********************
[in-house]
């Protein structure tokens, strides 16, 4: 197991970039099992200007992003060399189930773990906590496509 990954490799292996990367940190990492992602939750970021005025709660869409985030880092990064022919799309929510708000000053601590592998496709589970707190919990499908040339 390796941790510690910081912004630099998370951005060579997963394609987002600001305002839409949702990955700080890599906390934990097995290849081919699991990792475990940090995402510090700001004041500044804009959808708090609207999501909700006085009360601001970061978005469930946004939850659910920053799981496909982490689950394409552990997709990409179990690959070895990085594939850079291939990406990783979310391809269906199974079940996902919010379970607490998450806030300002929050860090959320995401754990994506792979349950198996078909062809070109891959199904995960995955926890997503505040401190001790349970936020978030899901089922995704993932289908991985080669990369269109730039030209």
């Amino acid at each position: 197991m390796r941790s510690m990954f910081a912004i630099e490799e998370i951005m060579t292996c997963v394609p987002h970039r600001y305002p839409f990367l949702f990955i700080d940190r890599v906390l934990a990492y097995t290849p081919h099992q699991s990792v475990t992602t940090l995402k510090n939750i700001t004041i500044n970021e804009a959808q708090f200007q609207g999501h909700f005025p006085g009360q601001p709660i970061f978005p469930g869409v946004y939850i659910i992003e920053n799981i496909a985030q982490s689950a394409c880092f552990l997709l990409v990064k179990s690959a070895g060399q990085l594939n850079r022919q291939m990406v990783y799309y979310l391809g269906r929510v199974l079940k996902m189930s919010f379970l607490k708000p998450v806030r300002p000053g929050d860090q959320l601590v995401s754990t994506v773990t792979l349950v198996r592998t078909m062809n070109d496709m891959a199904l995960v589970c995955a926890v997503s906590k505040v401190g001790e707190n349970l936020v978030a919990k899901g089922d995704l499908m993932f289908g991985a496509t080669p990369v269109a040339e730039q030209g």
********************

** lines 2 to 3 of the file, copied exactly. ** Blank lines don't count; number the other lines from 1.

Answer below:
């Protein structure tokens, strides 16, 4: 197991970039099992200007992003060399189930773990906590496509 990954490799292996990367940190990492992602939750970021005025709660869409985030880092990064022919799309929510708000000053601590592998496709589970707190919990499908040339 390796941790510690910081912004630099998370951005060579997963394609987002600001305002839409949702990955700080890599906390934990097995290849081919699991990792475990940090995402510090700001004041500044804009959808708090609207999501909700006085009360601001970061978005469930946004939850659910920053799981496909982490689950394409552990997709990409179990690959070895990085594939850079291939990406990783979310391809269906199974079940996902919010379970607490998450806030300002929050860090959320995401754990994506792979349950198996078909062809070109891959199904995960995955926890997503505040401190001790349970936020978030899901089922995704993932289908991985080669990369269109730039030209």
């Amino acid at each position: 197991m390796r941790s510690m990954f910081a912004i630099e490799e998370i951005m060579t292996c997963v394609p987002h970039r600001y305002p839409f990367l949702f990955i700080d940190r890599v906390l934990a990492y097995t290849p081919h099992q699991s990792v475990t992602t940090l995402k510090n939750i700001t004041i500044n970021e804009a959808q708090f200007q609207g999501h909700f005025p006085g009360q601001p709660i970061f978005p469930g869409v946004y939850i659910i992003e920053n799981i496909a985030q982490s689950a394409c880092f552990l997709l990409v990064k179990s690959a070895g060399q990085l594939n850079r022919q291939m990406v990783y799309y979310l391809g269906r929510v199974l079940k996902m189930s919010f379970l607490k708000p998450v806030r300002p000053g929050d860090q959320l601590v995401s754990t994506v773990t792979l349950v198996r592998t078909m062809n070109d496709m891959a199904l995960v589970c995955a926890v997503s906590k505040v401190g001790e707190n349970l936020v978030a919990k899901g089922d995704l499908m993932f289908g991985a496509t080669p990369v269109a040339e730039q030209g």